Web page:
Wednesday, December 5, 2007

Public Health must declare bedbug war

Joe Fiorito

There are bedbugs in a Toronto Community Housing Corp. apartment building near the Eglinton West subway station. Mary O'Neil, a tenant, was telling me that she was recently bitten and had an allergic reaction; her arm swelled up and she had to go to the emergency room of a nearby hospital. The stress, she thinks, triggered an epileptic seizure shortly afterwards.

Tell me you think bedbugs are not a health hazard.

Diane Belfiore lives in the same building. She said, "There is a gentleman here who was sleeping on his balcony all summer because of the cockroaches and the bedbugs." The balcony is not an option for him now that the weather has turned.

Tell me you think bedbugs are not a health hazard.

The two women discovered, by knocking on doors, that bedbugs have spread. There was one infested apartment on one floor in June, and now there are several apartments on 10 or 11 floors of the 17-storey building. They also told me of a man in the building who washed himself with gasoline to rid his body of the bugs.

Tell me that bedbugs are not a health hazard.

I have heard about these vicious little bloodsuckers from people who live, not just in social housing, but in apartment buildings and houses, in neighbourhoods good and bad, all over town and across the GTA.

I have also written about the plans of Toronto Community Housing Corp. to deal with the problem. TCHC hopes to be able to respond to any complaint within 48 hours; they hope to spray any infested unit within a week or two of the complaint; they are spending a million dollars a year on pest management, including not only bedbugs but mice, rats and roaches. That all sounds so reasonable.

I am sick of reasonable people.

You cannot be reasonable while pests are sucking your blood. The problem is spreading like flames all over town. Where are the people who will deal with this problem as if they were firefighters in front of a burning building?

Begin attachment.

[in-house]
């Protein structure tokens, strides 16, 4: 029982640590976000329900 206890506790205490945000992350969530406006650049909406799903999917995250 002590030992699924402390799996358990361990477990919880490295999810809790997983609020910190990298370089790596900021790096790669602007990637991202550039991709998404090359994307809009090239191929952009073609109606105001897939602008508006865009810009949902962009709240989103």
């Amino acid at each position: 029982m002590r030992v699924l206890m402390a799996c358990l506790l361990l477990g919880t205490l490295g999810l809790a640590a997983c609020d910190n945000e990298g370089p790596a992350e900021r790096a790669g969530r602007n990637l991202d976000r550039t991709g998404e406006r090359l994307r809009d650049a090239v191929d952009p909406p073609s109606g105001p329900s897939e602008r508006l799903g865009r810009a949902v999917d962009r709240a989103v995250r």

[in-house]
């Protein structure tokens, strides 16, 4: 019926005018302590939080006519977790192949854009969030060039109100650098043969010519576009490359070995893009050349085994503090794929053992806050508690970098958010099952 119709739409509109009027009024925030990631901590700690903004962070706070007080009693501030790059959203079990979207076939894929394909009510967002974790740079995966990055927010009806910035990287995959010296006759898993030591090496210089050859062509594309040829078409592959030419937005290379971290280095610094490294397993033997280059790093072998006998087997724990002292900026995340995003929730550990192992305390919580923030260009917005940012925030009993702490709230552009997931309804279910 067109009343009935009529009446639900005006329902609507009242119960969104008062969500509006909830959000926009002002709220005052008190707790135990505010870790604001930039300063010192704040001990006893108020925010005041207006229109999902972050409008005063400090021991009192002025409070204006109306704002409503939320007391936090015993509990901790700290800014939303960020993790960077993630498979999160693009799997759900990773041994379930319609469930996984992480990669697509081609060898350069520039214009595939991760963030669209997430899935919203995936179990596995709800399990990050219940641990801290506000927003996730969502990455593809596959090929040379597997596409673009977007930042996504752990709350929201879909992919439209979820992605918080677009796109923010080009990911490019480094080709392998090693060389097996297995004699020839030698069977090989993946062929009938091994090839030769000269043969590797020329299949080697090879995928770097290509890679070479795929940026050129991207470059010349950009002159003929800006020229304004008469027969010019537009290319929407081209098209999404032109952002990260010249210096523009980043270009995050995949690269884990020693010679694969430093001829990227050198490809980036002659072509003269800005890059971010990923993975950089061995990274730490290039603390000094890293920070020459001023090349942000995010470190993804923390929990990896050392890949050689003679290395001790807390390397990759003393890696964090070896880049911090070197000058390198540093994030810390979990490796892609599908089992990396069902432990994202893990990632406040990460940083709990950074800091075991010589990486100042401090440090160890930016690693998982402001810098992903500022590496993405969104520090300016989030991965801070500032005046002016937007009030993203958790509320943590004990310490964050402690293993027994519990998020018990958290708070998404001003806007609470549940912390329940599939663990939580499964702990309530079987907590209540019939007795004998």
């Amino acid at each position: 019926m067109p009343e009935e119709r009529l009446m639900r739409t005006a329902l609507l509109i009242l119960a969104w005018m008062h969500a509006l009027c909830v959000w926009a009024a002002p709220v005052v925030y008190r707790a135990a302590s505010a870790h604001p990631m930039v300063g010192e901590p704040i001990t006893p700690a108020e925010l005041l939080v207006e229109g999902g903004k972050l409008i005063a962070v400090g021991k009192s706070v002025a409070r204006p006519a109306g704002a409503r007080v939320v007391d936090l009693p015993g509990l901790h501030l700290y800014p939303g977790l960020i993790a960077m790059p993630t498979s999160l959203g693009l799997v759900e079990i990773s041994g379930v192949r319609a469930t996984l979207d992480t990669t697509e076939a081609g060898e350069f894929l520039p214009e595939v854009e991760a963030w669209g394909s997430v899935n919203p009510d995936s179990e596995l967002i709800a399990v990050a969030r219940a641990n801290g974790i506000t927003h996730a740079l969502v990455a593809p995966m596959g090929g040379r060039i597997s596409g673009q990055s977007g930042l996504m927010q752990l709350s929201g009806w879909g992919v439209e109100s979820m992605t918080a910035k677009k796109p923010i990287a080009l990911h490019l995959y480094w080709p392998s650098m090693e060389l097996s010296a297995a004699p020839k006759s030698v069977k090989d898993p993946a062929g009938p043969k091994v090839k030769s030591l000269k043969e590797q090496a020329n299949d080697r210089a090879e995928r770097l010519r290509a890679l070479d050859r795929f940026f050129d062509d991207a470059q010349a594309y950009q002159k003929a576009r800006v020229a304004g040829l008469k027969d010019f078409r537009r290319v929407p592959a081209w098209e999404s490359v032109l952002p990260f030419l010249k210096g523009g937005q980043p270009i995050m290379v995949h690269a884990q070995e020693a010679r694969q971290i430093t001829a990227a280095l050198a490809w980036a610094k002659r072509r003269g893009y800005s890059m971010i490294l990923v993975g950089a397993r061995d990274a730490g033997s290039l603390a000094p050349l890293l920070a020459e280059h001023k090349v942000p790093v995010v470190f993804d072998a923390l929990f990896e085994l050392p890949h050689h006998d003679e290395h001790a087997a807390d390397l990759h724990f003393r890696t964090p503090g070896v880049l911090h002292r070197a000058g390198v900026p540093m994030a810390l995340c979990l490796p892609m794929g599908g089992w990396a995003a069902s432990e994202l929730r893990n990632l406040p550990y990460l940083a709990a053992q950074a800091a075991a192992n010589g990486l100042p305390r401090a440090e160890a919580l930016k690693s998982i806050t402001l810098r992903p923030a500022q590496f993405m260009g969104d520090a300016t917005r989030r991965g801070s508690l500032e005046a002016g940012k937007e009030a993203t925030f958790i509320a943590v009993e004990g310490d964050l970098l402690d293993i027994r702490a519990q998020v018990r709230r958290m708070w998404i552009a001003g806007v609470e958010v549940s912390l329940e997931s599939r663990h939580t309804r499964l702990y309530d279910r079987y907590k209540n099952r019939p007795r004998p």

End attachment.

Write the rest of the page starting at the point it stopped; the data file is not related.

You think it's too expensive to declare all-out war on bugs? What is the cost of doing nothing?

Mary O'Neil shook her head. She said, "We're talking to some lawyers. I don't know if they're going to take it to the housing tribunal." I hope they do.

Tenants in the U.S. are beginning to launch lawsuits against landlords. No reason why we shouldn't catch up.

Diane said, "I shouldn't have to be scared. The social club we started here has stopped. People don't want to go out. They are staying behind their doors." In other words, they are afraid of catching or spreading bugs. Let me tell you that social isolation is a serious health problem.

Diane said, "A lot of people don't have families. The social club was an outing for them. You really want to know what the problem is? Come, walk the building, knock on a few doors, ask people what's going on."

There, right there: If Public Health now intends to learn about the bedbug problem, let them start with Mary and Diane. Let them also get a list of community housing addresses from the reasonable people at TCHC. Let Public Health start, right now, by walking around, knocking on doors, talking to tenants.

While they're at it, let them also investigate the work of care providers in social housing: I know of one instance in which a caregiver did not get help for an elderly woman, helpless and in the early stages of dementia, who was being eaten alive because her apartment was infested.

Joe Fiorito usually appears Monday, Wednesday and Friday.

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